(Regrets? I've had a few, but then again . . .)

UPDATE II: Dan Collins is a genius, and also has some interesting arguments on ObamaCare. Everyone who cares about the future of the Republican Party the conservative cause America the world the universe should commit to memory every priceless word that Dan Collins writes.

UPDATE III: Dr. Melissa Clouthier:
Well, we’re not being screwed, these days. We’re being freaking gang-raped. . . . Does anyone really believe that a John McCain presidency would have sold out the country to the Unions? Does anyone really believe we’d have to be beating back the biggest power grab by the federal government ever?
Yes, and how did this happen? Because I voted for Bob Barr in Maryland? I think not. The GOP nominated as its presidential candidate the only candidate in the primary field for whom I could not vote. (S. 2611.) The most electable candidate in the Republican field, Mitt Romney, quit two days after Super Tuesday.

When the Republican Party nominates a guaranteed loser who -- surprise! -- loses, how is this result to be blamed on those who opposed the nomination, who specifically, accurately and concisely predicted what events would happen? I predicted it on Super Tuesday, and you may read "Bill Kristol & the Idiocy of Hope" -- from Monday, Nov. 3 -- and be assured that I have no regrets about that post, either.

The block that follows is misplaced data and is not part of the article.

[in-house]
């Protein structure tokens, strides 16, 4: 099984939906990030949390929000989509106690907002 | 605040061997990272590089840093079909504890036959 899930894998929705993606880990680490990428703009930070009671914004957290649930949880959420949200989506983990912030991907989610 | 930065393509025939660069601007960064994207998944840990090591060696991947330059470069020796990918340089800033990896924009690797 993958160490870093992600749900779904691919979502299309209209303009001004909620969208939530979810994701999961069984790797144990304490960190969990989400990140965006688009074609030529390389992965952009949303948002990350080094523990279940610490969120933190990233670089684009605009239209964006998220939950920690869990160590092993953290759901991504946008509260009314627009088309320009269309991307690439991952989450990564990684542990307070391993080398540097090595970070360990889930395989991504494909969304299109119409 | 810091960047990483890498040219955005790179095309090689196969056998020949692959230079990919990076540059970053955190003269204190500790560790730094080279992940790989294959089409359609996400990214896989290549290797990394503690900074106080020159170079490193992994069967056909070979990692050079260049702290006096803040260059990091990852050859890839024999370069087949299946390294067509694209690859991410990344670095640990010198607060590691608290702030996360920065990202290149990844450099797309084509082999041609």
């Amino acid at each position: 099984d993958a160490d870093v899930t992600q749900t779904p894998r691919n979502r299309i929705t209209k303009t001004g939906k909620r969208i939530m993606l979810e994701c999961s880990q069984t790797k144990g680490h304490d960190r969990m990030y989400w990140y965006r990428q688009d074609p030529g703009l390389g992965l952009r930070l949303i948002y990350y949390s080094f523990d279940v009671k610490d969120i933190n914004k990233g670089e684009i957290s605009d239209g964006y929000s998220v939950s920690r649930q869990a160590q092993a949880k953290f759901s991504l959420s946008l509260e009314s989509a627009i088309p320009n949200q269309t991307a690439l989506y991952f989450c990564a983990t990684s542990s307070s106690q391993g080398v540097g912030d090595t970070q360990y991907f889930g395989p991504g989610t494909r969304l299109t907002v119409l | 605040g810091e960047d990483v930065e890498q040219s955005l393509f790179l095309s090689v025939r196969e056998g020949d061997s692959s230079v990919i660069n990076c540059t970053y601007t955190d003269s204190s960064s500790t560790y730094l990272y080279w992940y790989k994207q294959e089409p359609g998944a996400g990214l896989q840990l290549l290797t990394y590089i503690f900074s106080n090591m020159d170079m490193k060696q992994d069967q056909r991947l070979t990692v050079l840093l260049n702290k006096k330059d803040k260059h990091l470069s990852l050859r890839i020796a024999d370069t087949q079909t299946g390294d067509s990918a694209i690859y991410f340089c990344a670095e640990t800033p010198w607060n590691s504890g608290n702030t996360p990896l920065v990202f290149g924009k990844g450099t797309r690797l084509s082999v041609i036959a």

How many times do I have to repeat myself? If you volunteer to be a doormat, don't complain about the footprints on your back.

If the Republican Party can nominate Bozo the Clown with the calm certainty that, on the day before the election, Bill Kristol, Fred Barnes and Sean Hannity will be lecturing conservatives about how important it is that they vote for Bozo -- "That clown is a Great American! He's pulled to within the margin of error in Idaho!" -- whose fault is it that the GOP gets its ass kicked and nobody takes the conservative movement seriously?

Obama, Pelosi and Reid are running roughshod over the Constitution, and this is to be blamed on me?

Fine. It's all my fault. Blame me. Or Sarah Palin. Or Rush Limbaugh. Take your pick. Since it seems absolutely essential to some people that the clueless GOP hacks who orchestrated this disaster never be held accountable for their errors, please don't let me me disturb the search for a convenient scapegoat.

But why keep searching? It was me. Mea culpa.

Whatever you do, don't blame John McCain, or any of the idiots at GOP-HQ who squandered $792 million on the 2008 Republican campaign -- hey, let's hire the Dynamic Duck Duo! -- because if you blame them, somebody might accuse you of trying to be "morally superior."

UPDATE IV: OK, excuse the outburst. I'm just tired, is all. Everybody knows exactly what needs to be done. Except me. I'm the only person in the entire conservative blogosphere who doesn't know anything about politics, or media, or campaigns.

So whatever you do, ignore me -- until it's time to blame me.


  1. I actually read Hot Air less than when Captain Ed and Allahpundit were all up in their own houses, er, doing their own blogs. Mostly because all those political clips bore the crap out of me.

  2. The argument is old, and not very exciting, but you & I are still left with the fact that Obama got elected and is currently damaging the country more than McCain would have. Your/our calculated risk of punishing the Republicans into making some sense may still pay off. But there's no getting around the fact that it's a double-or-nothing bet.